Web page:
Amid the most astonishing post-modern décor, we watched a scrumptious—as well ad sumptuous--meal being prepared for us by a private chef working just outside our own private dining room—and adjoining lounge.





Lucky Food Break

But meanwhile back in China’s frontier province, at dinner time we were still schlepping about Urumqi in mid-day heat searching for a restaurant. (Since Urumqi is so far west and the government keeps this vast country to the same time zone, dark finally descends around the same time as maybe Alaska.) We were about to admit defeat and fall into our hotel for some pallid Muslim fare (yes, Muslim--we're abutting the borders of Turkmenistan, Afghanistan, Kazakhstan and Pakistan—and in a city once overrun by the Mongolian hordes--in fact, named by that loveable old playboy Genghis Kahn himself.

 Suddenly we ambled past something possibly promising--a narrow modern building, its lobby lined with glossy, computerized food photos of Chinese dishes that looked appetizing and alluring. (Photographs alone could lure because we still can’t read Mandarin characters—even food ones.) An elevator whisked us upstairs and into a large, cool, smartly decorated space, where an actual receiving line of pretty, young hostesses decked out in magenta taffeta gowns greeted us.  

 Four young men wearing white shirts and black vests soon flocked around us-- anxious penguins prodding us toward a table. We, on the other hand, resisted robustly while trying to summon a menu. It arrived, covered in tiny, indecipherable Chinese squiggles. 

 No one spoke a word of English but everyone chattered cheerfully and continuously in rapid Chinese--as if hoping if they tried hard enough or long enough we'd suddenly get it. They were all so friendly and seemed so genuinely interested in our dining well-being that we continued our quest for an English speaker, now followed by a continually expanding troupe of waiters and hostesses. Our noses led us down several halls to a big open kitchen presided over by 15 or so toqued choppers and wok-ers. The surrounding walls and counters sported more large vibrant photographs of Chinese dishes and delicacies.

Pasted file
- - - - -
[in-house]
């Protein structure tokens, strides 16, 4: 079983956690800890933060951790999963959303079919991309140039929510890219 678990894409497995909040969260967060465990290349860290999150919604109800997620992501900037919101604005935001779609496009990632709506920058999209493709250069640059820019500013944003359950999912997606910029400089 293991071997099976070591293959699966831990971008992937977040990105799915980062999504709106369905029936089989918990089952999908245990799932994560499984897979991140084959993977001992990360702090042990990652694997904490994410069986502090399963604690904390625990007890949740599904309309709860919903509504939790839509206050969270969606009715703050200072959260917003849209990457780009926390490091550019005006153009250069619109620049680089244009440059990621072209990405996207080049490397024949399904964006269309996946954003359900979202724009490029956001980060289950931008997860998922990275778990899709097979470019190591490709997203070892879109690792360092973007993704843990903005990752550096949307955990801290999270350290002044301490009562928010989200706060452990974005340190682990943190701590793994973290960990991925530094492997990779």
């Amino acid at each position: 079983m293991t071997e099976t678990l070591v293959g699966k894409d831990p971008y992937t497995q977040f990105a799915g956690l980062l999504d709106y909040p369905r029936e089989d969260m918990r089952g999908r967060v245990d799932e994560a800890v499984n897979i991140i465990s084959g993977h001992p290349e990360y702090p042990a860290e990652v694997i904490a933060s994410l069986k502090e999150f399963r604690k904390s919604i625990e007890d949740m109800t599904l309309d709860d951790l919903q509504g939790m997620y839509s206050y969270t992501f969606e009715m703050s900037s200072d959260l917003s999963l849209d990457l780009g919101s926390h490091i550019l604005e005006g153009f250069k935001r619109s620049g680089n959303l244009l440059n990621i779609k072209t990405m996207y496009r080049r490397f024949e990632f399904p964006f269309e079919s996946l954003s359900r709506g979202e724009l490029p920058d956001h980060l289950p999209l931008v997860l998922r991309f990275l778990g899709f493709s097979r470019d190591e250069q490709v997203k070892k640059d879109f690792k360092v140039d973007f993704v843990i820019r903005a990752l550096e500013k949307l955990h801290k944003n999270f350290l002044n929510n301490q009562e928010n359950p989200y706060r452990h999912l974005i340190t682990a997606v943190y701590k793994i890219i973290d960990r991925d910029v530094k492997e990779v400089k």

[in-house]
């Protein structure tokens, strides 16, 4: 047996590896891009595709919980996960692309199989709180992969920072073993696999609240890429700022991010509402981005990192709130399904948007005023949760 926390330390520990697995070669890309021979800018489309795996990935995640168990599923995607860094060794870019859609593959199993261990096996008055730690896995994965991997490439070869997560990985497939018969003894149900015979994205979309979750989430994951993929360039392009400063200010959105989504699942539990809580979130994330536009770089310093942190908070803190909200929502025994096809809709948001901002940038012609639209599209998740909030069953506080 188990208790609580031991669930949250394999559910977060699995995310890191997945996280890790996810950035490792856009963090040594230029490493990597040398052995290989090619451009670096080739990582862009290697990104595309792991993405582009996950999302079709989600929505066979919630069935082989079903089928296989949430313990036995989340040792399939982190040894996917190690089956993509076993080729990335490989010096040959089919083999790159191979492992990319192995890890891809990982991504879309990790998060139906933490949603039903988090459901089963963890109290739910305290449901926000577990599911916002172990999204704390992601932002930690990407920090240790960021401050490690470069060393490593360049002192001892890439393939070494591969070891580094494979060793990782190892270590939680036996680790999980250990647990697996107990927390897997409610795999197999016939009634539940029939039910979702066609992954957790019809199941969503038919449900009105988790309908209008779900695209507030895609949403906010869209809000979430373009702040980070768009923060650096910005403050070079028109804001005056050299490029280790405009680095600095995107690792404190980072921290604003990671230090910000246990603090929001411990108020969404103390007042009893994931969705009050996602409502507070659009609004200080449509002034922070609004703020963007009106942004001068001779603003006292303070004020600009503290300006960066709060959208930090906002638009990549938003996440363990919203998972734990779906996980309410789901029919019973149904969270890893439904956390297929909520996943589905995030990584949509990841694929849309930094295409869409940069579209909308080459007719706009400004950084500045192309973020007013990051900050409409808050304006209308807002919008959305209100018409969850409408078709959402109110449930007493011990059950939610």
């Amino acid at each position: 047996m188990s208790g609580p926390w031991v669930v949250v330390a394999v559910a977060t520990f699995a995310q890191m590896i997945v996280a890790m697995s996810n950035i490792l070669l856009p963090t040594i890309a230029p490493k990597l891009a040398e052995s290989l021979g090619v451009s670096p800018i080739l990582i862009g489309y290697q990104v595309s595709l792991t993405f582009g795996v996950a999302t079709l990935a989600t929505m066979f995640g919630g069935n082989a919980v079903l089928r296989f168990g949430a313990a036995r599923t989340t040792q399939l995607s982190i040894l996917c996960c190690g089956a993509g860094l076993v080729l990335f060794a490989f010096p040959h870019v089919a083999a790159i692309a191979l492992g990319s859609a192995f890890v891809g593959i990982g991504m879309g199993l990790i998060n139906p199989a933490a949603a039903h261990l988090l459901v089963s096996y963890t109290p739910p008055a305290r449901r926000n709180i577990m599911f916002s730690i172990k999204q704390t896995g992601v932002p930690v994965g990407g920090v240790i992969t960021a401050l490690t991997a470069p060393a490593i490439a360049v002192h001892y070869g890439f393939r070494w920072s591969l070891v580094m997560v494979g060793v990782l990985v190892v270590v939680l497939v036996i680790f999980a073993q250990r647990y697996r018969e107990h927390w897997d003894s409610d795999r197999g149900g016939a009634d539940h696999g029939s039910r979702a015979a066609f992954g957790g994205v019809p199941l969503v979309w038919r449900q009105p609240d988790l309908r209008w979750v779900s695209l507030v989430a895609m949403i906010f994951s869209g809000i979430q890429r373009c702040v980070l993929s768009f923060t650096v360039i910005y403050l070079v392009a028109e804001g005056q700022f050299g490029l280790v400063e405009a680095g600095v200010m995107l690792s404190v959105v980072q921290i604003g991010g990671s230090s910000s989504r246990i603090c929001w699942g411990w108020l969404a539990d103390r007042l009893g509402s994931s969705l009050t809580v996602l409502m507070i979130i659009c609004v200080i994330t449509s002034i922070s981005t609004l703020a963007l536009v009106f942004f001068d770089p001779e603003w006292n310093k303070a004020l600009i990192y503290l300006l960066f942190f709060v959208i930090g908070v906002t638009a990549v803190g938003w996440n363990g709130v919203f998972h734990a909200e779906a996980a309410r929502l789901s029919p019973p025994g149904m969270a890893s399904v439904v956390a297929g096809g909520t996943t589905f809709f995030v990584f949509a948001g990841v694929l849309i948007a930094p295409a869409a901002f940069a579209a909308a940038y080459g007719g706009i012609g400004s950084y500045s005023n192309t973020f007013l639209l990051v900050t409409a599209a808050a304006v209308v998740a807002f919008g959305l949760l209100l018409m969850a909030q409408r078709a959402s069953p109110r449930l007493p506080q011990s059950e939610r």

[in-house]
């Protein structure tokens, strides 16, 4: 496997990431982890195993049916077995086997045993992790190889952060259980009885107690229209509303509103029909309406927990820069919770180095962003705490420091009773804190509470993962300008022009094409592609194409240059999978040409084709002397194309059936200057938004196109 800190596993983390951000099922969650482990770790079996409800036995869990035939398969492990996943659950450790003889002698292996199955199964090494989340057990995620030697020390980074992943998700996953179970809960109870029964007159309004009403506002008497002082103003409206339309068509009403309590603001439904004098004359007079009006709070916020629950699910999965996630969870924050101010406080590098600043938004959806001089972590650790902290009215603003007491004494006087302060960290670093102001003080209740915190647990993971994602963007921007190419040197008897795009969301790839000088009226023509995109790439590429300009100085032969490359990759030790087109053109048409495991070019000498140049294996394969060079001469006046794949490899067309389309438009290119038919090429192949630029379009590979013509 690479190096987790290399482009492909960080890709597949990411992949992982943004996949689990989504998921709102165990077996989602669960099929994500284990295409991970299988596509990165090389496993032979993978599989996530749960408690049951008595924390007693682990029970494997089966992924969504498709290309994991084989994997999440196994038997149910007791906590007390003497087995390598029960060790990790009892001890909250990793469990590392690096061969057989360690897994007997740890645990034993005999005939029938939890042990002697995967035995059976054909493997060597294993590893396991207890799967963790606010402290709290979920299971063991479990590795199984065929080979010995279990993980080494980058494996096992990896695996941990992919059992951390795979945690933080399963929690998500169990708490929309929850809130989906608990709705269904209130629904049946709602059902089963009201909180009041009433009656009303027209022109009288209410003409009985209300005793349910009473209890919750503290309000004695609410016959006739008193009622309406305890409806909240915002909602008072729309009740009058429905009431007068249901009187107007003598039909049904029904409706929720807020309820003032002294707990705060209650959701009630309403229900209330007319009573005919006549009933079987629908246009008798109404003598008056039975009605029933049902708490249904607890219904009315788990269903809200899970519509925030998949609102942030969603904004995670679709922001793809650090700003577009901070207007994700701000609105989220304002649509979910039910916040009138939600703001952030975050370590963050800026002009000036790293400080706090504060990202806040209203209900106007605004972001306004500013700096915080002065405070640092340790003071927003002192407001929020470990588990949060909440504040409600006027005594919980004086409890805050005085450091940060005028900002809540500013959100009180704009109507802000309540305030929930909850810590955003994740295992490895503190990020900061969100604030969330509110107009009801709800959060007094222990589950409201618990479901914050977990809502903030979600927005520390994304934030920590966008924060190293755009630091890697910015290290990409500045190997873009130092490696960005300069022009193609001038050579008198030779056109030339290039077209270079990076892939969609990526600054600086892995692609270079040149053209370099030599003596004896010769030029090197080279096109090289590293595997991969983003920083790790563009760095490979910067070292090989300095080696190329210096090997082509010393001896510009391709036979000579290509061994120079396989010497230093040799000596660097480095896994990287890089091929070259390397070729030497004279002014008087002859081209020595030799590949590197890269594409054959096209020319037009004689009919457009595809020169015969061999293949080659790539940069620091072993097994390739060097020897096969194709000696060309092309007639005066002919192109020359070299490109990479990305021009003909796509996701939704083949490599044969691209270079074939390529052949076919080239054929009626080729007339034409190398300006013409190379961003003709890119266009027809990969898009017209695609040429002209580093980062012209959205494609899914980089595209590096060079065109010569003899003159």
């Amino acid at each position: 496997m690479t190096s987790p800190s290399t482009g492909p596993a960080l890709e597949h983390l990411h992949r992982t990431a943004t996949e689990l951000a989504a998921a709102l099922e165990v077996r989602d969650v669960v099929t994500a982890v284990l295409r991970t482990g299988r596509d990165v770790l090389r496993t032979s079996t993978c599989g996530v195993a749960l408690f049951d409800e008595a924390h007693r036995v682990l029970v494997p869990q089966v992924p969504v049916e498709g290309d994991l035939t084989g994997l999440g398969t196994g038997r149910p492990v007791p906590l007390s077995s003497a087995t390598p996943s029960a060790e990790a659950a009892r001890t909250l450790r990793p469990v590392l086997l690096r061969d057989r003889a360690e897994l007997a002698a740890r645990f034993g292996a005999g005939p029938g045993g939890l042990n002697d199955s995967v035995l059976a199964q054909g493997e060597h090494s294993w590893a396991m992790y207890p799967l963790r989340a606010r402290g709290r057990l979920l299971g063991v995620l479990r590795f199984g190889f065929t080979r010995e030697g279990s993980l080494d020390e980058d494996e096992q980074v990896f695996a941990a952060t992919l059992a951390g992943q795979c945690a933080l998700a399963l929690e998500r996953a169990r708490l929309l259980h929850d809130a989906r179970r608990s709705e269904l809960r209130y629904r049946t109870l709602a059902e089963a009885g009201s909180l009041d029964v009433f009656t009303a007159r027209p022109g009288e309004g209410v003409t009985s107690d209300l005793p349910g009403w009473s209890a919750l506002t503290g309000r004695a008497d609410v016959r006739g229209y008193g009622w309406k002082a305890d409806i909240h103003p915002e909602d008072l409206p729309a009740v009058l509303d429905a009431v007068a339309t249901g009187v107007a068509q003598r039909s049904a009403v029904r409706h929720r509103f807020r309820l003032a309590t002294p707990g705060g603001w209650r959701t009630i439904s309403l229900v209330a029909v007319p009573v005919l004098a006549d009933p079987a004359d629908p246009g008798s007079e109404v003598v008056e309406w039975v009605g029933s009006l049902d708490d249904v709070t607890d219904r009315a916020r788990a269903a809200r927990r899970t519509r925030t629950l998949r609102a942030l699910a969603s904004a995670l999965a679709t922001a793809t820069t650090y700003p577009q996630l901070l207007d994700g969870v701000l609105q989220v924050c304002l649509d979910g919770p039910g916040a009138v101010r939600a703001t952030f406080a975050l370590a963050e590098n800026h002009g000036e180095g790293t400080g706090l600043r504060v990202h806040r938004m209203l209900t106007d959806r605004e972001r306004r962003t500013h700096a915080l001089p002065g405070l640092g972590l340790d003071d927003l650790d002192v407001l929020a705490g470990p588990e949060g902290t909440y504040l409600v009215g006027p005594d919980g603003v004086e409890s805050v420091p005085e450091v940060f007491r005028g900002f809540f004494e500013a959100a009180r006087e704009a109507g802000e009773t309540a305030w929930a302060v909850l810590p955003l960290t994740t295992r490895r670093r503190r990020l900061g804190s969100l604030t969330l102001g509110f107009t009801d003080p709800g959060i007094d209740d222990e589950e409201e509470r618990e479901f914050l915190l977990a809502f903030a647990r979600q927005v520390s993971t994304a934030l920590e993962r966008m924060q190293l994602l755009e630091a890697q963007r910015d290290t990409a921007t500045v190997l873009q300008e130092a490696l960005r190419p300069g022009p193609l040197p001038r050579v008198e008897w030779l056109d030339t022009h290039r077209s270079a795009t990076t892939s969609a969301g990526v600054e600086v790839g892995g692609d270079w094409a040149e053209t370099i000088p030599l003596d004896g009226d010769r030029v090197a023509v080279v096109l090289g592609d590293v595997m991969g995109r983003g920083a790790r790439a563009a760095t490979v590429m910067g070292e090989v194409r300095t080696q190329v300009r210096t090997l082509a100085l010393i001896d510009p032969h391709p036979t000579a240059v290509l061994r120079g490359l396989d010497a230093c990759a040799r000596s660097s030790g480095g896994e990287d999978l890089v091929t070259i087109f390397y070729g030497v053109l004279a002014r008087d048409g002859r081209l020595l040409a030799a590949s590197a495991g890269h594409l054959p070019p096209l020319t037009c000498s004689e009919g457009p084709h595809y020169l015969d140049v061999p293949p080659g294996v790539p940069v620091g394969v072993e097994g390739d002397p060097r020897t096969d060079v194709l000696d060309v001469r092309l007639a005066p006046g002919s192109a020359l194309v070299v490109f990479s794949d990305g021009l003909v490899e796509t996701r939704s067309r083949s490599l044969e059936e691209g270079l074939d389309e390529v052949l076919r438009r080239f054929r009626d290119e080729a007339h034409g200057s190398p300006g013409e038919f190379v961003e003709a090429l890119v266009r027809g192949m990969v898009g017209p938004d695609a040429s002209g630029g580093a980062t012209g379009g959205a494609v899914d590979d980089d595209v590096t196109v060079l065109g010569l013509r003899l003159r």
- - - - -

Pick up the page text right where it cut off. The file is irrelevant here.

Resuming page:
Still, we hesitated, four avid eaters--or, depending on your point of view, outrageous pigs--nattering nervously about whether to risk a bad meal--as if this would surely be our last. Joan, hot and tired, was poised to leave and Gary voted no. David and I finally broke the stalemate, signaled one of the hostesses, poked at her pad, grabbed her hand and began pointing furiously at one picture after another. Soon all of us joined in this game of buy-by-eye. The giggling gaggle of staff kept up with us admirably.

 Within 10 minutes we were slurping at fiery Szechwan noodle soup, snapping our chopsticks like castanets and struggling American-style to land pieces of barbecued eel slices, shredded shellfish on scallop shells, slippery shrimp speared with pea shoots, spicy beef cubes with fried garlic slivers. Every single thing was crisp, fragrant and outrageously good. 


 As for drinks, we've mastered only a few Chinese words that get understood. Fortunately one of them is "peejoe" our phonetic but successful rendition of the word for "beer." Chinese beers are excellent but there's no such thing as decent wine and unfortunately Gary, despite frequent and bold tries at a word that sounds like "shway," hasn't yet managed to get a glass of water. Forget the ice to go with it altogether. 


 Thus, stuffed and satisfied, we ambled back to the hotel, crossing the large central square, stopping to enjoy children playing, parents chatting and an assortment of people hurrying home from work.     


 Almost everything about Urumqi looked somehow so much more appealing after one of those serendipitous experiences that are the essence of travel.


Louise & Gary